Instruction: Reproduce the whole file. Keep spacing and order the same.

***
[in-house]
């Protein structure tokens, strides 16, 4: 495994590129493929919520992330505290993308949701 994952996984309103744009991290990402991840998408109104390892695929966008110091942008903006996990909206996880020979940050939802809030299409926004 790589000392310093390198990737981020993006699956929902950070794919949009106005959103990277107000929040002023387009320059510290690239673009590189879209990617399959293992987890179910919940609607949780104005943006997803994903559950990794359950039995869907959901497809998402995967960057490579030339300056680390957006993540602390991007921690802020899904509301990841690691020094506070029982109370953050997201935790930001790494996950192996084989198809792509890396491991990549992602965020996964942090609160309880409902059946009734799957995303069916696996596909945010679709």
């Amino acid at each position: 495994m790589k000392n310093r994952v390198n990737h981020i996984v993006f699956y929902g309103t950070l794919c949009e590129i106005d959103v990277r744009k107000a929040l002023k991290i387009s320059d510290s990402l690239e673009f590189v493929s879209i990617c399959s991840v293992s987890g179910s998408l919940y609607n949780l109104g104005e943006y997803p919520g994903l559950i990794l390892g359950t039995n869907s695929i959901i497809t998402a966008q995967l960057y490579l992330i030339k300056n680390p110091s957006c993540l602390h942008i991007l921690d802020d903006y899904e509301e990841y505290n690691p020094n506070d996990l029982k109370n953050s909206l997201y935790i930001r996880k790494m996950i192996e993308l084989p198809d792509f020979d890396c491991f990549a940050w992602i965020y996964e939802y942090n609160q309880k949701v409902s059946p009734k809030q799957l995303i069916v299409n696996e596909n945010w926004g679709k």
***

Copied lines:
[in-house]
């Protein structure tokens, strides 16, 4: 495994590129493929919520992330505290993308949701 994952996984309103744009991290990402991840998408109104390892695929966008110091942008903006996990909206996880020979940050939802809030299409926004 790589000392310093390198990737981020993006699956929902950070794919949009106005959103990277107000929040002023387009320059510290690239673009590189879209990617399959293992987890179910919940609607949780104005943006997803994903559950990794359950039995869907959901497809998402995967960057490579030339300056680390957006993540602390991007921690802020899904509301990841690691020094506070029982109370953050997201935790930001790494996950192996084989198809792509890396491991990549992602965020996964942090609160309880409902059946009734799957995303069916696996596909945010679709």
């Amino acid at each position: 495994m790589k000392n310093r994952v390198n990737h981020i996984v993006f699956y929902g309103t950070l794919c949009e590129i106005d959103v990277r744009k107000a929040l002023k991290i387009s320059d510290s990402l690239e673009f590189v493929s879209i990617c399959s991840v293992s987890g179910s998408l919940y609607n949780l109104g104005e943006y997803p919520g994903l559950i990794l390892g359950t039995n869907s695929i959901i497809t998402a966008q995967l960057y490579l992330i030339k300056n680390p110091s957006c993540l602390h942008i991007l921690d802020d903006y899904e509301e990841y505290n690691p020094n506070d996990l029982k109370n953050s909206l997201y935790i930001r996880k790494m996950i192996e993308l084989p198809d792509f020979d890396c491991f990549a940050w992602i965020y996964e939802y942090n609160q309880k949701v409902s059946p009734k809030q799957l995303i069916v299409n696996e596909n945010w926004g679709k």